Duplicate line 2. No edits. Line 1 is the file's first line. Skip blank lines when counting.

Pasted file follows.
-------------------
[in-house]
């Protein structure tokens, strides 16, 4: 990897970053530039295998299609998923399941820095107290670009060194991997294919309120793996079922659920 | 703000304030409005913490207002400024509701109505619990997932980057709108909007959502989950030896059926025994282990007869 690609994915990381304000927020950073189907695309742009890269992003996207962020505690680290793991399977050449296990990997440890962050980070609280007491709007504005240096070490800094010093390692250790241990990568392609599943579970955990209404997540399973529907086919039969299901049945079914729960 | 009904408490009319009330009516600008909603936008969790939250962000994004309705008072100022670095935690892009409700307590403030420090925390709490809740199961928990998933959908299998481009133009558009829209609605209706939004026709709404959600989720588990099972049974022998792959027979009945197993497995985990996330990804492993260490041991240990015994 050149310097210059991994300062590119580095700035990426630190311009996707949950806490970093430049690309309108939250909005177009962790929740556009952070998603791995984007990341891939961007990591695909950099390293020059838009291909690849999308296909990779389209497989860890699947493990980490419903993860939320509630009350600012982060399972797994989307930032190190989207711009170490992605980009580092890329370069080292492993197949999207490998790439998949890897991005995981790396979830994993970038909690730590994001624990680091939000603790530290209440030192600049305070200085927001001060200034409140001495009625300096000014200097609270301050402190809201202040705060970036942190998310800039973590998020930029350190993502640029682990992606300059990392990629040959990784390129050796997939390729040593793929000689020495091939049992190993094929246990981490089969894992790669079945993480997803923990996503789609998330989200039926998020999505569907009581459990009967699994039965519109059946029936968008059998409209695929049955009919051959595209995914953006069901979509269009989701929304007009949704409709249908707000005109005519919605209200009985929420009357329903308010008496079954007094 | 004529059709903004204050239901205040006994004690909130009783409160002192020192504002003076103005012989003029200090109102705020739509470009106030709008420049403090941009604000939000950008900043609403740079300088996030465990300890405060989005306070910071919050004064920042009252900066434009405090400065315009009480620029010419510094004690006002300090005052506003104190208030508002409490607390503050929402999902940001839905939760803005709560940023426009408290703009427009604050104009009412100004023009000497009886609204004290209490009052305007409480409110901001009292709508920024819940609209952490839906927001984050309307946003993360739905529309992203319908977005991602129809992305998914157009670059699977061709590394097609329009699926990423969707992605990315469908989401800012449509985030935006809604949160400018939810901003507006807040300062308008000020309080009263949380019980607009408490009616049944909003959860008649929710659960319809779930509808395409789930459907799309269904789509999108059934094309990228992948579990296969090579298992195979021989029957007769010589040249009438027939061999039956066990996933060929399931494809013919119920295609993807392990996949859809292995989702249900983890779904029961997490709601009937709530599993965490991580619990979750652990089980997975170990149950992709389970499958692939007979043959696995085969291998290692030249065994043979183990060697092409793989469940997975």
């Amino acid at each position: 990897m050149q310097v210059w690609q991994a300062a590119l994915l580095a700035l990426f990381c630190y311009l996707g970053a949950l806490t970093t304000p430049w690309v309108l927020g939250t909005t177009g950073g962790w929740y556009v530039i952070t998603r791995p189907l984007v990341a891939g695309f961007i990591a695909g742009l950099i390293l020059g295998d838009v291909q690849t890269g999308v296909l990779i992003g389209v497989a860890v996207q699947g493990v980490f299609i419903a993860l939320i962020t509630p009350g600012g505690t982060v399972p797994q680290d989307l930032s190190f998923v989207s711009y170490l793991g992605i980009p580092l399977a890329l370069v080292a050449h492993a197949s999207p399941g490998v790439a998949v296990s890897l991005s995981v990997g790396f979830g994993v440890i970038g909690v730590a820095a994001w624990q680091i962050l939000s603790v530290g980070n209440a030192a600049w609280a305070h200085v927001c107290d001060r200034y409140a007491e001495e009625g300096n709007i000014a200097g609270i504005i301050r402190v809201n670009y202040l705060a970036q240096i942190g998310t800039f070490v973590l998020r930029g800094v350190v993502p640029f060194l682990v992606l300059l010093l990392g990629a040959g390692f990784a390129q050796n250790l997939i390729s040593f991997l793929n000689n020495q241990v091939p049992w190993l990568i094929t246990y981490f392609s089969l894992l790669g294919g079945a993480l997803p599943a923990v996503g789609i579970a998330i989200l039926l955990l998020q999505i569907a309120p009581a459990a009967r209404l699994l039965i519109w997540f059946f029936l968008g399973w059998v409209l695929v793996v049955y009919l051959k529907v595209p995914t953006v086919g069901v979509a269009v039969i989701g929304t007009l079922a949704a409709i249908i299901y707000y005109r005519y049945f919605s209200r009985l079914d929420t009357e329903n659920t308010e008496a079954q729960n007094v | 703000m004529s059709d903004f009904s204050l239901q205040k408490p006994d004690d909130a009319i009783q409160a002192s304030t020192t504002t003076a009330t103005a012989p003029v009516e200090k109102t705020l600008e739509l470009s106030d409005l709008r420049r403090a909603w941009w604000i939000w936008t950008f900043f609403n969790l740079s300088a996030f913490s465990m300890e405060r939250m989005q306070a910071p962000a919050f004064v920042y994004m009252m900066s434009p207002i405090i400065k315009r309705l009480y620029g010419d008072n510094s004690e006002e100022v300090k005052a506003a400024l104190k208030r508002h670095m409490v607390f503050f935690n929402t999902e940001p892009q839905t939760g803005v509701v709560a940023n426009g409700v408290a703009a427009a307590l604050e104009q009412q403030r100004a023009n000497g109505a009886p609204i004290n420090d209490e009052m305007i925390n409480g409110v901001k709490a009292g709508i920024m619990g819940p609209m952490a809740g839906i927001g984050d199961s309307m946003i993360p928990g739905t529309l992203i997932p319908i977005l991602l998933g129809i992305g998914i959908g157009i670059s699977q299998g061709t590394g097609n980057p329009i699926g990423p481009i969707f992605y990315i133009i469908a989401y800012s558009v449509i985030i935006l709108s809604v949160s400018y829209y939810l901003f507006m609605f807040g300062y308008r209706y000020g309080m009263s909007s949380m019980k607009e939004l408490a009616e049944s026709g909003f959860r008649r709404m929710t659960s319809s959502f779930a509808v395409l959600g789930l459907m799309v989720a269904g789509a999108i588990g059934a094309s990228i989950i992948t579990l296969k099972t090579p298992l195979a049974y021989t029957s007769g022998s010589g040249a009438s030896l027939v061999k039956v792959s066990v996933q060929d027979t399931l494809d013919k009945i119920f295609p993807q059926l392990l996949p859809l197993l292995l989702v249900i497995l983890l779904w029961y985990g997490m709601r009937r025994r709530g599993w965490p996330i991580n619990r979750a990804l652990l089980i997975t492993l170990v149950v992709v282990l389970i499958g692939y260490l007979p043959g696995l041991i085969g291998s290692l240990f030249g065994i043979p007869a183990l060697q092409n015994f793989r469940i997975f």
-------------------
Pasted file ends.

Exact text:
């Protein structure tokens, strides 16, 4: 990897970053530039295998299609998923399941820095107290670009060194991997294919309120793996079922659920 | 703000304030409005913490207002400024509701109505619990997932980057709108909007959502989950030896059926025994282990007869 690609994915990381304000927020950073189907695309742009890269992003996207962020505690680290793991399977050449296990990997440890962050980070609280007491709007504005240096070490800094010093390692250790241990990568392609599943579970955990209404997540399973529907086919039969299901049945079914729960 | 009904408490009319009330009516600008909603936008969790939250962000994004309705008072100022670095935690892009409700307590403030420090925390709490809740199961928990998933959908299998481009133009558009829209609605209706939004026709709404959600989720588990099972049974022998792959027979009945197993497995985990996330990804492993260490041991240990015994 050149310097210059991994300062590119580095700035990426630190311009996707949950806490970093430049690309309108939250909005177009962790929740556009952070998603791995984007990341891939961007990591695909950099390293020059838009291909690849999308296909990779389209497989860890699947493990980490419903993860939320509630009350600012982060399972797994989307930032190190989207711009170490992605980009580092890329370069080292492993197949999207490998790439998949890897991005995981790396979830994993970038909690730590994001624990680091939000603790530290209440030192600049305070200085927001001060200034409140001495009625300096000014200097609270301050402190809201202040705060970036942190998310800039973590998020930029350190993502640029682990992606300059990392990629040959990784390129050796997939390729040593793929000689020495091939049992190993094929246990981490089969894992790669079945993480997803923990996503789609998330989200039926998020999505569907009581459990009967699994039965519109059946029936968008059998409209695929049955009919051959595209995914953006069901979509269009989701929304007009949704409709249908707000005109005519919605209200009985929420009357329903308010008496079954007094 | 004529059709903004204050239901205040006994004690909130009783409160002192020192504002003076103005012989003029200090109102705020739509470009106030709008420049403090941009604000939000950008900043609403740079300088996030465990300890405060989005306070910071919050004064920042009252900066434009405090400065315009009480620029010419510094004690006002300090005052506003104190208030508002409490607390503050929402999902940001839905939760803005709560940023426009408290703009427009604050104009009412100004023009000497009886609204004290209490009052305007409480409110901001009292709508920024819940609209952490839906927001984050309307946003993360739905529309992203319908977005991602129809992305998914157009670059699977061709590394097609329009699926990423969707992605990315469908989401800012449509985030935006809604949160400018939810901003507006807040300062308008000020309080009263949380019980607009408490009616049944909003959860008649929710659960319809779930509808395409789930459907799309269904789509999108059934094309990228992948579990296969090579298992195979021989029957007769010589040249009438027939061999039956066990996933060929399931494809013919119920295609993807392990996949859809292995989702249900983890779904029961997490709601009937709530599993965490991580619990979750652990089980997975170990149950992709389970499958692939007979043959696995085969291998290692030249065994043979183990060697092409793989469940997975």